Slave morality is just a rationalization for resentment towards masters (sociopathic power elites) for their mistreatment of slaves (automated betas and social outsiders). Disgust with the elites is justified, but the Christian myths that are based on that disgust are both artistically and existentially inferior, since they depend on delusion and thus don't foster personal authenticity. An exoteric Christian doesn't take up this aesthetic perspective on her religion or recognize that the Christian gospel is just a fiction to cover up for the ancient Jews’ omega resentment towards their Roman masters. Instead, these Christians literalize their metaphors and myths, degrading themselves in the process. Their religion is appalling because it holds back great art. The Renaissance happened in Europe despite Christianity, because of a resurgence of ancient Greek ideals, preserved by Muslims. Christianity is for betas, not omegas, and omegas make for better artists.
So it’s not so much a matter of science or reason “destroying” some metaphysical system or myth. Metaphysics and religious myths are aesthetic matters because they're fictions! We don't turn to science when we interpret our favourite stories. We wrestle with them as they challenge our deepest convictions; art changes our perspective, our character, and our framework for interpreting our experience. Art has the existential role of facilitating our interpretations of the meaning of human life. All such meaning is subjective, just as the heroes in our fictional narratives are objectively unreal. But this doesn't mean we should or even can dispense with aesthetic evaluations, nor does it mean that all fictions are equally valid. Ultimately, I admire those fictions that blow me away. Any myth which seems stale, half-hearted, or uninspired I dismiss on aesthetic grounds.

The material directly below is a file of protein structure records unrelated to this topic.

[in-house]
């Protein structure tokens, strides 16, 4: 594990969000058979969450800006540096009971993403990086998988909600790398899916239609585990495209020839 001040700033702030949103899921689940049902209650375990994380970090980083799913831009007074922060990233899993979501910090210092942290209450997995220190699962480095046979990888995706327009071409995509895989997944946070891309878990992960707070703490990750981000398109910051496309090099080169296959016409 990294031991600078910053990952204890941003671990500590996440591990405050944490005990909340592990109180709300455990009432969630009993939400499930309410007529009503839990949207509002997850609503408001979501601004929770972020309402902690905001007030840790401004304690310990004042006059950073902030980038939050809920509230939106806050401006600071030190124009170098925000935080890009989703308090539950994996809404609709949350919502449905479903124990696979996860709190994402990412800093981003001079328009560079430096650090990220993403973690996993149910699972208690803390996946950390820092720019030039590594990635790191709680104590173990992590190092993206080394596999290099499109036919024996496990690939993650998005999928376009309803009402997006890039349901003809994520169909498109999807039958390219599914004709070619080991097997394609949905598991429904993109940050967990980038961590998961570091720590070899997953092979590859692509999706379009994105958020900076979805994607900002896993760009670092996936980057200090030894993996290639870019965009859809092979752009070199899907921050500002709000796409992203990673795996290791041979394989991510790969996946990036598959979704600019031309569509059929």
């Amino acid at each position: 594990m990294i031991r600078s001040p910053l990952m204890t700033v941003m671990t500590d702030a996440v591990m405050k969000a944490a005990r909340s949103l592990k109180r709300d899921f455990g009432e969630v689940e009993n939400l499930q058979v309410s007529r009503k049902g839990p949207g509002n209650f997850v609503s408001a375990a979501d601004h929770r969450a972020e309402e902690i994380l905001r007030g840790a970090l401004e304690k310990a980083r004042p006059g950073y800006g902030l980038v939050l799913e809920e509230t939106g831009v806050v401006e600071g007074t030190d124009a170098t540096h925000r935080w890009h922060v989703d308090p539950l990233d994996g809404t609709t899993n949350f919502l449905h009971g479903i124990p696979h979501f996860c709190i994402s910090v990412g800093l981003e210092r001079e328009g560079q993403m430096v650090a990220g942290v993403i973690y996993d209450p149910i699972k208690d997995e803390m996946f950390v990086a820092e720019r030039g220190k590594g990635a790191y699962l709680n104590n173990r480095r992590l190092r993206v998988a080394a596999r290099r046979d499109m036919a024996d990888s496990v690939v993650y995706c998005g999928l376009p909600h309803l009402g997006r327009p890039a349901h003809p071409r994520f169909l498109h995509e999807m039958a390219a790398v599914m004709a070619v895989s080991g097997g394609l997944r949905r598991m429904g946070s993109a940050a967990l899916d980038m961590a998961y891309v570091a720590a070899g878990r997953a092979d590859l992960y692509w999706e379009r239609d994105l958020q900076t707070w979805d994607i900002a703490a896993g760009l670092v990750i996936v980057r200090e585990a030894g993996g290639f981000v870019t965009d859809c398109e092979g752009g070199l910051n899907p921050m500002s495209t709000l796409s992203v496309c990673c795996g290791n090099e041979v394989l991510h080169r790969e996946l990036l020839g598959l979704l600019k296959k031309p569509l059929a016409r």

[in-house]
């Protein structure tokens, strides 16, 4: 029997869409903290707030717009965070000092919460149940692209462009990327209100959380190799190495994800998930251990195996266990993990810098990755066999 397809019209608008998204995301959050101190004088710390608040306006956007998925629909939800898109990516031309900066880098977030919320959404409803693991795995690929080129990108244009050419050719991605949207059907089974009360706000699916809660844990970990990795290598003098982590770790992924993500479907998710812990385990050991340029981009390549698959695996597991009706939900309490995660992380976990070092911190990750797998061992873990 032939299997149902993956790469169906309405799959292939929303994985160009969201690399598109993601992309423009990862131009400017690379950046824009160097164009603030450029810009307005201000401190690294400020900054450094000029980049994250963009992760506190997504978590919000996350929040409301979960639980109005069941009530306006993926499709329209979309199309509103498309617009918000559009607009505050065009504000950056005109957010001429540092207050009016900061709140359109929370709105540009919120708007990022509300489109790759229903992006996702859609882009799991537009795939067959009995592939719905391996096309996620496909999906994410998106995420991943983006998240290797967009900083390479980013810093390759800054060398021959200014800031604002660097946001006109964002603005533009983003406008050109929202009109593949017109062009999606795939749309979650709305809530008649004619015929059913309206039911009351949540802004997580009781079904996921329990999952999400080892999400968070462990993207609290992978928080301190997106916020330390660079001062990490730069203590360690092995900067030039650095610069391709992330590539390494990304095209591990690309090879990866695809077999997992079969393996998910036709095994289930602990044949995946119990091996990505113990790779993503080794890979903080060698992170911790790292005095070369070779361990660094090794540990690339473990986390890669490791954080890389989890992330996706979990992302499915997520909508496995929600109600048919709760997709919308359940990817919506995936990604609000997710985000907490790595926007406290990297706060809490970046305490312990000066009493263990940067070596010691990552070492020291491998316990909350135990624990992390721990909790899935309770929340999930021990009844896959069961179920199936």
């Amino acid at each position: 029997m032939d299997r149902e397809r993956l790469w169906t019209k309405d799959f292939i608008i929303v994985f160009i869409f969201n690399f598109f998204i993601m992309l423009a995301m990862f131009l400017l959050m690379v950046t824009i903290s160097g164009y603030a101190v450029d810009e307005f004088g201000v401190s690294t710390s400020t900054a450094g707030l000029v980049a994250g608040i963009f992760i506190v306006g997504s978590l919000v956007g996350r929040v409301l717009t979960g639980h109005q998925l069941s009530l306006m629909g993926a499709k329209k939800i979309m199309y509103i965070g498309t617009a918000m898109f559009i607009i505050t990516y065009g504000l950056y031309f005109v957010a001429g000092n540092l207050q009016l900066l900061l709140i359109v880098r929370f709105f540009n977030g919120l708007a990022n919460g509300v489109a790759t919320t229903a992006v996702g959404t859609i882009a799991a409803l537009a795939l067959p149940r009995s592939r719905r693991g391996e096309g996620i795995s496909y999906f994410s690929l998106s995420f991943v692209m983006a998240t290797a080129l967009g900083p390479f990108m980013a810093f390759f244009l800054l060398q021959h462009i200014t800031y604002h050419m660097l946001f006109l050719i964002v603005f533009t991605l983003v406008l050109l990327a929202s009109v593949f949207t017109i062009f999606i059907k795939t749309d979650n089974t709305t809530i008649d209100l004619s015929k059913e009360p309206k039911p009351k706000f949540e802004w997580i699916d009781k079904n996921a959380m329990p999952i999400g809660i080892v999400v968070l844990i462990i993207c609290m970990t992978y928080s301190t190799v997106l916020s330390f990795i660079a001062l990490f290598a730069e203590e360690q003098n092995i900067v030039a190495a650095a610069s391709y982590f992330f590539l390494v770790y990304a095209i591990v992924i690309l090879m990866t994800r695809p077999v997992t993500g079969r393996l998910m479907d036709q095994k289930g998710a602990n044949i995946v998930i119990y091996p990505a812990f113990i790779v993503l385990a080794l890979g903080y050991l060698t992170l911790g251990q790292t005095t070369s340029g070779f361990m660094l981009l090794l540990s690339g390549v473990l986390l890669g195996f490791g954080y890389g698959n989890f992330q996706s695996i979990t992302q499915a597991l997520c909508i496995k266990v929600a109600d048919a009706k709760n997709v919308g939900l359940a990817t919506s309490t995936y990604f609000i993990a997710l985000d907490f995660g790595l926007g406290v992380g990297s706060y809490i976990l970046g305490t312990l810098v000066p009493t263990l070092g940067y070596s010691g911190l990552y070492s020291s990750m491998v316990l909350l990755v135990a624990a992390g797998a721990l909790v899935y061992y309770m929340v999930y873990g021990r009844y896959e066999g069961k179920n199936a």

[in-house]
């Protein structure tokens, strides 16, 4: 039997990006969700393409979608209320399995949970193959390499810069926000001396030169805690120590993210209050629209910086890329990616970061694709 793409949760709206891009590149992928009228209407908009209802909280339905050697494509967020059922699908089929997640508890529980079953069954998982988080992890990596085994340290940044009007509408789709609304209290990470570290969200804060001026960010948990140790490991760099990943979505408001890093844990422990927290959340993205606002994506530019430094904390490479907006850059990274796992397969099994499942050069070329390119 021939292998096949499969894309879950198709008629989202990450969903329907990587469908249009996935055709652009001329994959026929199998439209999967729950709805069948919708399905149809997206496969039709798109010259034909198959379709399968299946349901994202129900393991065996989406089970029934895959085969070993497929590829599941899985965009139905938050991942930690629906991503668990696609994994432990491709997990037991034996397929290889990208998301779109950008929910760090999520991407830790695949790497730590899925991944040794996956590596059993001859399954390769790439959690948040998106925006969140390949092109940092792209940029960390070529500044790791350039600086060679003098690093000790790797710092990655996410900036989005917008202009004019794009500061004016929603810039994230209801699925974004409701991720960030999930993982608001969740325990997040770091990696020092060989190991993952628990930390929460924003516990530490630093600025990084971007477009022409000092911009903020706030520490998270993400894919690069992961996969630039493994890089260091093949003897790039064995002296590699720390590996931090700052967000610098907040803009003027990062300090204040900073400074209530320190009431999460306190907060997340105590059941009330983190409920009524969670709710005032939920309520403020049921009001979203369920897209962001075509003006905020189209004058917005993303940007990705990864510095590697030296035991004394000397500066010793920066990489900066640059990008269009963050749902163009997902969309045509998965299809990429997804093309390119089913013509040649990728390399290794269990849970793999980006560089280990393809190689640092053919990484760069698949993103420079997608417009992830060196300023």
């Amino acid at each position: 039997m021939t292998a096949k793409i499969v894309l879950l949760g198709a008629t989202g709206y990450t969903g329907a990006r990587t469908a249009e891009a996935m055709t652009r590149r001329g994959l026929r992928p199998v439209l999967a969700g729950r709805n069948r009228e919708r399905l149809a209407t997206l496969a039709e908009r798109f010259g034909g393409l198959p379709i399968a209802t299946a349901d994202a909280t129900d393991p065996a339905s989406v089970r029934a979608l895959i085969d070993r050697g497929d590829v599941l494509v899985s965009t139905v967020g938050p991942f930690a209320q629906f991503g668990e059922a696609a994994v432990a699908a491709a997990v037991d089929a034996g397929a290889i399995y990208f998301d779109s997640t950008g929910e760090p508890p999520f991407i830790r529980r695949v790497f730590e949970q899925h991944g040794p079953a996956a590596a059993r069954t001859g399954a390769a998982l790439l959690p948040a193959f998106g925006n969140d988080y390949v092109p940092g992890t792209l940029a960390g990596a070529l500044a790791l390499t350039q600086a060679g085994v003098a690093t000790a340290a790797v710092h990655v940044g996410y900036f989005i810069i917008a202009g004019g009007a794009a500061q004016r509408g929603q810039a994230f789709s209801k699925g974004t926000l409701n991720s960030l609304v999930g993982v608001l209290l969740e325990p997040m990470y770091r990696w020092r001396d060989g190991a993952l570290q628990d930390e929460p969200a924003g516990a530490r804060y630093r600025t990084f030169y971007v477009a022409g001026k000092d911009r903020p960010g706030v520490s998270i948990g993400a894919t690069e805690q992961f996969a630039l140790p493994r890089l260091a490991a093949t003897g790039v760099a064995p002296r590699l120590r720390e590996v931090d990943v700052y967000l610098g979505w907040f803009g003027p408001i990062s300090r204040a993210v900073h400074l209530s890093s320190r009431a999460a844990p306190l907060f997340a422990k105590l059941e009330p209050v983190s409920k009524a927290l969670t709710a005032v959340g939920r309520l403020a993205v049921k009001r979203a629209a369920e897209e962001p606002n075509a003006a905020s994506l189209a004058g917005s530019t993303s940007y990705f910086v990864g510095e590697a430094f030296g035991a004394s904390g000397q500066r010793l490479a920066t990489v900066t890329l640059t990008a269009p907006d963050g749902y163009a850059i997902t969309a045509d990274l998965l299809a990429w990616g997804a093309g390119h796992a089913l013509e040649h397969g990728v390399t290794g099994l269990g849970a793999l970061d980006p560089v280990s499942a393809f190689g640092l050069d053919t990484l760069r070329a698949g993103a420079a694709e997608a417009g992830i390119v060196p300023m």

Also, if the myth is interpreted as having supernatural implications, as in the case of exoteric theism, I employ reason (not just science) in defense of naturalism. Naturalistic metaphysics is likewise a fiction in that it's partly the work of artistic philosophy, but I defend it for the Nietzschean reason of wanting to grapple with the worst-case scenario. So my defense of naturalism is partly ethical and pragmatic, not just rationalistic. (I reject hyper-rationalism along with scientism.)
You ask why we don't create optimistic, people-friendly myths instead of just dark, cynical ones. This might partly be a matter of taste, but I also happen to think that naturalism has unpleasant implications, such as atheism and humiliating Darwinism. So again, while we can create whatever fictions we like, the best stories will be the most useful ones to us in our existential predicament. In the postmodern age, this means that myths should help reconcile us to naturalism. Happy-talking myths are bound to skip over the unsettling truths of what we really are (e.g. by positing an immaterial spirit or an afterlife) and thus they'll fail as artworks in the existential context.